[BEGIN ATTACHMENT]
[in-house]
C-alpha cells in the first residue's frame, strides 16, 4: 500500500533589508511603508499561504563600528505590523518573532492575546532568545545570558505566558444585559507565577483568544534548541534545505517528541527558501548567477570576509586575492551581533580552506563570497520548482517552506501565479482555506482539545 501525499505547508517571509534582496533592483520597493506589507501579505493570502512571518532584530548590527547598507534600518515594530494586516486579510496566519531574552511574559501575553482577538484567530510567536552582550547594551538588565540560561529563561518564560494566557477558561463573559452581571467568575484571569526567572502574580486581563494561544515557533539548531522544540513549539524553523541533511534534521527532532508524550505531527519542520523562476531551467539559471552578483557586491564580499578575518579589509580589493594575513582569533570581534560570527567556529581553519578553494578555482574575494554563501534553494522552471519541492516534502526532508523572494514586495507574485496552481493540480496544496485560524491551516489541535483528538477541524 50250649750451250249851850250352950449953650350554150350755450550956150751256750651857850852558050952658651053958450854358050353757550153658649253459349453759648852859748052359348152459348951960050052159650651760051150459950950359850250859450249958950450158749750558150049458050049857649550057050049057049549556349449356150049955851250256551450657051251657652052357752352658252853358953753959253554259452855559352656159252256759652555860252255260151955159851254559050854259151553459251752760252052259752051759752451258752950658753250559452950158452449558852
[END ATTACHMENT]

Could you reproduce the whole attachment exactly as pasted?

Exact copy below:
[in-house]
C-alpha cells in the first residue's frame, strides 16, 4: 500500500533589508511603508499561504563600528505590523518573532492575546532568545545570558505566558444585559507565577483568544534548541534545505517528541527558501548567477570576509586575492551581533580552506563570497520548482517552506501565479482555506482539545 501525499505547508517571509534582496533592483520597493506589507501579505493570502512571518532584530548590527547598507534600518515594530494586516486579510496566519531574552511574559501575553482577538484567530510567536552582550547594551538588565540560561529563561518564560494566557477558561463573559452581571467568575484571569526567572502574580486581563494561544515557533539548531522544540513549539524553523541533511534534521527532532508524550505531527519542520523562476531551467539559471552578483557586491564580499578575518579589509580589493594575513582569533570581534560570527567556529581553519578553494578555482574575494554563501534553494522552471519541492516534502526532508523572494514586495507574485496552481493540480496544496485560524491551516489541535483528538477541524 50250649750451250249851850250352950449953650350554150350755450550956150751256750651857850852558050952658651053958450854358050353757550153658649253459349453759648852859748052359348152459348951960050052159650651760051150459950950359850250859450249958950450158749750558150049458050049857649550057050049057049549556349449356150049955851250256551450657051251657652052357752352658252853358953753959253554259452855559352656159252256759652555860252255260151955159851254559050854259151553459251752760252052259752051759752451258752950658753250559452950158452449558852